WASHINGTON, D.C. – Attorney General Karl A. Racine today led a bipartisan group of state Attorneys General in calling on grocery chain Albertsons – which owns Safeway – to hold off on paying out nearly $4 billion to its shareholders until the state Attorneys General can complete their review of Kroger and Albertson’s proposed merger.
AG Racine also announced that the Office of the Attorney General (OAG) is starting a formal investigation into the Albertsons-Kroger proposed merger and its impact on workers and consumers. The investigation will also evaluate whether the “special dividend” affects Albertsons’ ability to compete while the merger is reviewed.
“Healthy and strong competition is an American value that Republicans and Democrats can unite around,” said AG Racine. “Anticompetitive mergers have real impacts on everyday people. We’re deeply concerned about the level of concentration in essential industries, such as grocery stores. And we’re asking Albertsons to not proceed with the payout while we thoroughly assess whether this merger is anti-competitive, anti-consumer, or anti-worker. While we trust that Albertsons will adhere to our request, we are actively exploring other options to achieve our objectives, including litigation.”
On October 14, when Albertsons and Kroger announced their proposed merger, Albertsons also announced a “special dividend” to go out to shareholders on November 7 at $6.85 per share – totaling nearly $4 billion, which is more than two years of profits for the company. The “special dividend” risks significantly limiting Albertsons’ ability to operate and properly compete with Kroger, which could seriously impact consumers, workers, and the grocery industry writ-large before regulators even have the chance to review the deal.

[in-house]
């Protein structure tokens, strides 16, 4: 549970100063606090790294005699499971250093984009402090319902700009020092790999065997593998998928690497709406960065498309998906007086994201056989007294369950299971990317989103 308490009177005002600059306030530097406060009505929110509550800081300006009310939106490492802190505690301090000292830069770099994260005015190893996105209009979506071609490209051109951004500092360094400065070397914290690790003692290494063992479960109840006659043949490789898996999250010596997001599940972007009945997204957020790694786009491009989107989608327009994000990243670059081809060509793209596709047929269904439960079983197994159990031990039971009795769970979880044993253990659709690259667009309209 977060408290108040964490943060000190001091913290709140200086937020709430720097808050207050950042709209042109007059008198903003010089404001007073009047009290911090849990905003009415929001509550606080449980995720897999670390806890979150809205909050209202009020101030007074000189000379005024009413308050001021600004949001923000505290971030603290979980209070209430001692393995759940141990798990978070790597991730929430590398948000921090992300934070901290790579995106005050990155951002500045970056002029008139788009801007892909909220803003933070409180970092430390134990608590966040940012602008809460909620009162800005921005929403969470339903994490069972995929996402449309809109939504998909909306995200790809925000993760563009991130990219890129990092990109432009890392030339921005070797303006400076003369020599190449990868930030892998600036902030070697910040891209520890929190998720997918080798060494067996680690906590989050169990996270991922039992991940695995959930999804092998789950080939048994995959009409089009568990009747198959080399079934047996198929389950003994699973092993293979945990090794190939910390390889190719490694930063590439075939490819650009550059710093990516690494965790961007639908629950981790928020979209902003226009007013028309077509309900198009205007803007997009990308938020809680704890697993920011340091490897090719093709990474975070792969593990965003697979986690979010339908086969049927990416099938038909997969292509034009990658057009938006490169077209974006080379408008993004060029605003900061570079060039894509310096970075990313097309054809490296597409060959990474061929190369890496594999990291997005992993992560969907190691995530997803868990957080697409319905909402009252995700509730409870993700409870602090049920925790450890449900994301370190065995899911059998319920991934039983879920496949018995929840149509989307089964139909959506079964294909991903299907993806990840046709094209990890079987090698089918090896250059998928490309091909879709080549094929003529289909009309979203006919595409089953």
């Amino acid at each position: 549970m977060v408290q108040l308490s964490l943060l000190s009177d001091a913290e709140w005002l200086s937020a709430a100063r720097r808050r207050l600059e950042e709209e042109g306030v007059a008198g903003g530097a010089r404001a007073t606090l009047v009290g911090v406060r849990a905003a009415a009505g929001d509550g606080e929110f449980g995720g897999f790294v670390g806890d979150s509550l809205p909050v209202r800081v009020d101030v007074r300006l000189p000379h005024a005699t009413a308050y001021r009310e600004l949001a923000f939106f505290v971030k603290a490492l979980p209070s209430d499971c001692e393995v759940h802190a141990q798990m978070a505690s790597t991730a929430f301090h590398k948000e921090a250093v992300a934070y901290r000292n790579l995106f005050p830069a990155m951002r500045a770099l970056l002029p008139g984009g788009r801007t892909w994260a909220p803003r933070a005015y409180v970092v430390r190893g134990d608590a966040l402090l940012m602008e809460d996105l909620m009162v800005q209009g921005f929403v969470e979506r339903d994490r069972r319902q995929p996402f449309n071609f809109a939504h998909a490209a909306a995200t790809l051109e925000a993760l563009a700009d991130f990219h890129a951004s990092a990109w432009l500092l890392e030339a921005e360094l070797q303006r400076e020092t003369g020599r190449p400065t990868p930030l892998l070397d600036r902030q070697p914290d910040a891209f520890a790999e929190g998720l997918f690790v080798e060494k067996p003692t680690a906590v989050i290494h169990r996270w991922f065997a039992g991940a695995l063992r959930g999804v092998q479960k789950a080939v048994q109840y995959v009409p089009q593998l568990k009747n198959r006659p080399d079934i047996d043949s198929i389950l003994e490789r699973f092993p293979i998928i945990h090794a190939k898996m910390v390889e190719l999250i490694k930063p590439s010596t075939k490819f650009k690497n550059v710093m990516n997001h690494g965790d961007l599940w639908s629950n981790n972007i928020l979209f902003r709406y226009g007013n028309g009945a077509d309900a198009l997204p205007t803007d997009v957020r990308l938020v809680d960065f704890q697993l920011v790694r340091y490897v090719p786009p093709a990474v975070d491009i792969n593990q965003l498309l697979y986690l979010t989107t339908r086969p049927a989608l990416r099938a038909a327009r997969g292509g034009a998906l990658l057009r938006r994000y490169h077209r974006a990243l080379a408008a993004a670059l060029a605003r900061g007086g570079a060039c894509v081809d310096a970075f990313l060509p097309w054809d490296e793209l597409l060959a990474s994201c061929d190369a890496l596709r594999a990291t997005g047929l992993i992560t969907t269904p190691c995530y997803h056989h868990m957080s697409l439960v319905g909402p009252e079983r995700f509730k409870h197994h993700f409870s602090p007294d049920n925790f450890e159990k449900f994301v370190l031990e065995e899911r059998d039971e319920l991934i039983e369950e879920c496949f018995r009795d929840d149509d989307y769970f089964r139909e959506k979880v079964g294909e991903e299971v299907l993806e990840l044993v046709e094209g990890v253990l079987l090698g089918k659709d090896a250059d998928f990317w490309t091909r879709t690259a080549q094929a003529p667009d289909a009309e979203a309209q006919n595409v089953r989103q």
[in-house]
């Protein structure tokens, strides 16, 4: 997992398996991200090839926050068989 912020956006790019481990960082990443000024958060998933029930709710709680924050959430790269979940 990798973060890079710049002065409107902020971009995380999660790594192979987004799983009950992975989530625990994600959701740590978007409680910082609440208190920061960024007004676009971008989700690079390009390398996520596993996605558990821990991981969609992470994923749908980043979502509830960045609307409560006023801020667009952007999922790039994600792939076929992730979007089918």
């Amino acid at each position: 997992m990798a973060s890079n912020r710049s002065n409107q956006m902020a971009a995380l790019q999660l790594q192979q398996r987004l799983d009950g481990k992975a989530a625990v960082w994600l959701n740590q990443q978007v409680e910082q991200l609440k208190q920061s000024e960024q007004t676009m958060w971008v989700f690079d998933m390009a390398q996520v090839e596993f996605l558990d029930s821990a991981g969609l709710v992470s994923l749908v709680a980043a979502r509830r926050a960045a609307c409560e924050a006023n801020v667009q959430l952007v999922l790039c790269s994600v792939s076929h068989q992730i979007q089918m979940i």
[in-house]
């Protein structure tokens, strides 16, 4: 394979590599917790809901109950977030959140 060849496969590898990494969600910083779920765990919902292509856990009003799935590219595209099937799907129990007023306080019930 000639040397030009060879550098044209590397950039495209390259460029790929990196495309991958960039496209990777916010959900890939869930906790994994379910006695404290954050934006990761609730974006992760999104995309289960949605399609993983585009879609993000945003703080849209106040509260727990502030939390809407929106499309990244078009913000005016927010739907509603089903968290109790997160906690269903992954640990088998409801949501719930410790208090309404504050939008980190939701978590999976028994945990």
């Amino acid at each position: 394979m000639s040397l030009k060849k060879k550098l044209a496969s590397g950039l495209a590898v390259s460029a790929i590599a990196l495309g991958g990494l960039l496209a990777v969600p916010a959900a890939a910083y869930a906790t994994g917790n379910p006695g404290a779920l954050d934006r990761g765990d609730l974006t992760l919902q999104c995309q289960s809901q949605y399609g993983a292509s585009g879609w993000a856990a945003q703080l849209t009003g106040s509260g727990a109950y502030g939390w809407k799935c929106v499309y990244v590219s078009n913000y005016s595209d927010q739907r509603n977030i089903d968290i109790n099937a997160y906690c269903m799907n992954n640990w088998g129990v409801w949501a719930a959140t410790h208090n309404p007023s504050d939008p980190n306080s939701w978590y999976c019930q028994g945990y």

With inflation at historically high levels, consumers’ grocery prices rose 12.2% from last summer to this summer, which is the biggest jump in over 40 years. AG Racine is looking into whether additional consolidation in the grocery industry could lead to even higher food prices at a time when many families across the country are struggling to afford to put food on the table. He is also examining if the special dividend or the merger could reduce good, high-paying jobs, and hurt wages and benefits for workers. Meanwhile, the private equity investors who control the grocery chains will have gained profits nine times larger than their original investments in 2006, if the merger is approved.
Kroger and Albertsons have more than 710,000 employees in nearly 5,000 stores across 48 states and D.C., reinforcing that all corners of the country would feel the effects of the proposed merger.
AG Racine led the bipartisan letter to Albertsons and Kroger and was joined by the Attorneys General of Arizona, California, Idaho, Illinois, and Washington.
A copy of the coalition’s letter to Albertsons and Kroger is available here.